Mary Schiavo, a former inspector general for the U.S. Department of Transportation, said video and other data related to the crash suggest the crew "lost situational awareness" while approaching the airport at what Hersman said was significantly less than the necessary 137 knots (157 mph).

"They're low and slow and that's a problem," Schiavo said.

All four pilots have been interviewed by NTSB and South Korean investigators, said Choi Jeong-ho, the head of South Korean's Aviation Policy Bureau.

"We cannot reveal what's been said as it is an ongoing investigation," Choi said.

Hersman said that in most airplane crashes, investigators rarely find a single explanation for what went wrong.

"In most of our investigations, we find that it's not just one thing, it really is a combination of factors that lead to an accident," she said.

While weather has been ruled out as a factor, other factors officials are investigating include whether construction at the airport may have played a role, Hersman said Sunday.

Work to extend a runway safety area required the temporary shutdown of a system designed to help pilots land planes safely, she said.

Clues from voice recorder

The pilots apparently tried to speed up seven seconds before the crash, cockpit voice and flight data recorders showed.

A stall warning sounded three seconds later, telling the pilots the plane was about to lose its ability to stay in the air.

Then -- just 1.5 seconds before the plane slammed into the runway -- the crew decided to call off the landing and try to pull up for another try, Hersman said.

It was too late.

The frightening crash

With no warning from the cockpit, survivors said, the plane's rear struck the sea wall at the end of the runway. The impact severed the plane's tail and sent the rest of the body spinning on its belly.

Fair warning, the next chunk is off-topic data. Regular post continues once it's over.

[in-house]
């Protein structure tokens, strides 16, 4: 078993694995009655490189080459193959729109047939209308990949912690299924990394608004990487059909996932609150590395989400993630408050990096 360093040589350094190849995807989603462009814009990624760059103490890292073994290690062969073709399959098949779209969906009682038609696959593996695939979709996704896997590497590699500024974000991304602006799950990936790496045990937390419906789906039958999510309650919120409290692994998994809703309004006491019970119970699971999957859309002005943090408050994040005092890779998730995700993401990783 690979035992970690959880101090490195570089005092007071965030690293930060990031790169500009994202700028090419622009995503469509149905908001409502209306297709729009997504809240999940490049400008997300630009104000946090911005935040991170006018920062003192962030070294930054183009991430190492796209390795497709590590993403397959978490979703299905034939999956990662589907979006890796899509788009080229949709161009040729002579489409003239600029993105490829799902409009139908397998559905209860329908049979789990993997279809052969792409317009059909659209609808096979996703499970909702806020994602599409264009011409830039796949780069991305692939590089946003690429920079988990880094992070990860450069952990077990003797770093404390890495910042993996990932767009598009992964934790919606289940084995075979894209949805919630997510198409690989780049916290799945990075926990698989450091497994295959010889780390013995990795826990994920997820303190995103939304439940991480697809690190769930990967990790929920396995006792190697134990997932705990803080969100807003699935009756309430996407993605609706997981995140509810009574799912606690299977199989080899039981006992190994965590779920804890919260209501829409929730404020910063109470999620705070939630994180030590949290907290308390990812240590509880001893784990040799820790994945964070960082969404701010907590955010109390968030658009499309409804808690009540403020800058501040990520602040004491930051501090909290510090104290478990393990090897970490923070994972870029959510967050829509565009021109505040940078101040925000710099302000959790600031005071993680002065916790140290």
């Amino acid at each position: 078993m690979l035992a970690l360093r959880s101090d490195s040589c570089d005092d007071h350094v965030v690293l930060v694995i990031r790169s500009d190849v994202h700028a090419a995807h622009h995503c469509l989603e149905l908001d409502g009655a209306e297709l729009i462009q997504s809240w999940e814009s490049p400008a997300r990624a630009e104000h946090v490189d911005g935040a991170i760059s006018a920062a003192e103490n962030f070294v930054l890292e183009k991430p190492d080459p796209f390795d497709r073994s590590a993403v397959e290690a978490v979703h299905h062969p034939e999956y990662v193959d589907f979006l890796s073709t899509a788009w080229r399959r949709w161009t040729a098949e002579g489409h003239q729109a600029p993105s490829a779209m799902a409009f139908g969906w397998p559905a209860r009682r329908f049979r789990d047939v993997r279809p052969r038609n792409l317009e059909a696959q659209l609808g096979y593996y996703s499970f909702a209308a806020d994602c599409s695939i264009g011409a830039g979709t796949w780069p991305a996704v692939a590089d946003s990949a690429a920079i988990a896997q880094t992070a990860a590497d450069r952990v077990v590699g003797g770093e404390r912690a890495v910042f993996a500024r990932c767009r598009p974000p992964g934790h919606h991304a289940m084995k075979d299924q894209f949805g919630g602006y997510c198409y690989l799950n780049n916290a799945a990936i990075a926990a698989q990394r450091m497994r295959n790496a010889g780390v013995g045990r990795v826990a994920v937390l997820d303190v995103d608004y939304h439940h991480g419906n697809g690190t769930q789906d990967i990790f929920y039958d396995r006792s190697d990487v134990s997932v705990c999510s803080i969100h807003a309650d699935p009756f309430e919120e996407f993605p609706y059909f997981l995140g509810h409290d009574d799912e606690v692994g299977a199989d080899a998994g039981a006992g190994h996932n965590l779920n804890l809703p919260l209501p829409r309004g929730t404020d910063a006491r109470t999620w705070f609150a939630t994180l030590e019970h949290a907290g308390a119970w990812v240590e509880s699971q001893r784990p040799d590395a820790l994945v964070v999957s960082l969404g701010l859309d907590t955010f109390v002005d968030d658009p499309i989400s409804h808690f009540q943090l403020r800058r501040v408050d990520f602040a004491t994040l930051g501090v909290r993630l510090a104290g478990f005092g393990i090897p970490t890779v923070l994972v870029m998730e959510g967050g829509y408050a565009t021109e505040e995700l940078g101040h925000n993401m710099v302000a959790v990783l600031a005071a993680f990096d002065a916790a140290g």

Amateur video obtained exclusively by CNN shows the plane crashing and spinning counterclockwise and coming to a stop.

In addition to the two deaths, 182 people were hospitalized with injuries ranging from severe scrapes to paralysis.

"We're lucky there hasn't been a greater loss of life," San Francisco Fire Chief Joanne Hayes-White said.

A number of the injured passengers remained hospitalized Monday, including six in critical condition at San Francisco General Hospital, said Dr. Margaret Knudson, the hospital's chief of surgery.

About half of those admitted to the hospital had spinal fractures, she said. Others have head trauma.

"Their recovery could be months and months and maybe not even to full recovery," she said.

Many of the injured said they were sitting toward the rear of the aircraft, Knudson said.

But 123 of the 307 people on board walked away uninjured. Benjamin Levy was among them.

"Honestly, I was waiting for the plane to ... start flipping upside down, in which case I think a lot of people would have not made it," Levy said.

"If we flipped, none of us would be here to talk about it," he said.

CNN's Dan Simon, Dana Ford, Thom Patterson and Aaron Cooper contributed to this report.

™ & © 2013 Cable News Network, Inc., a Time Warner Company. All rights reserved.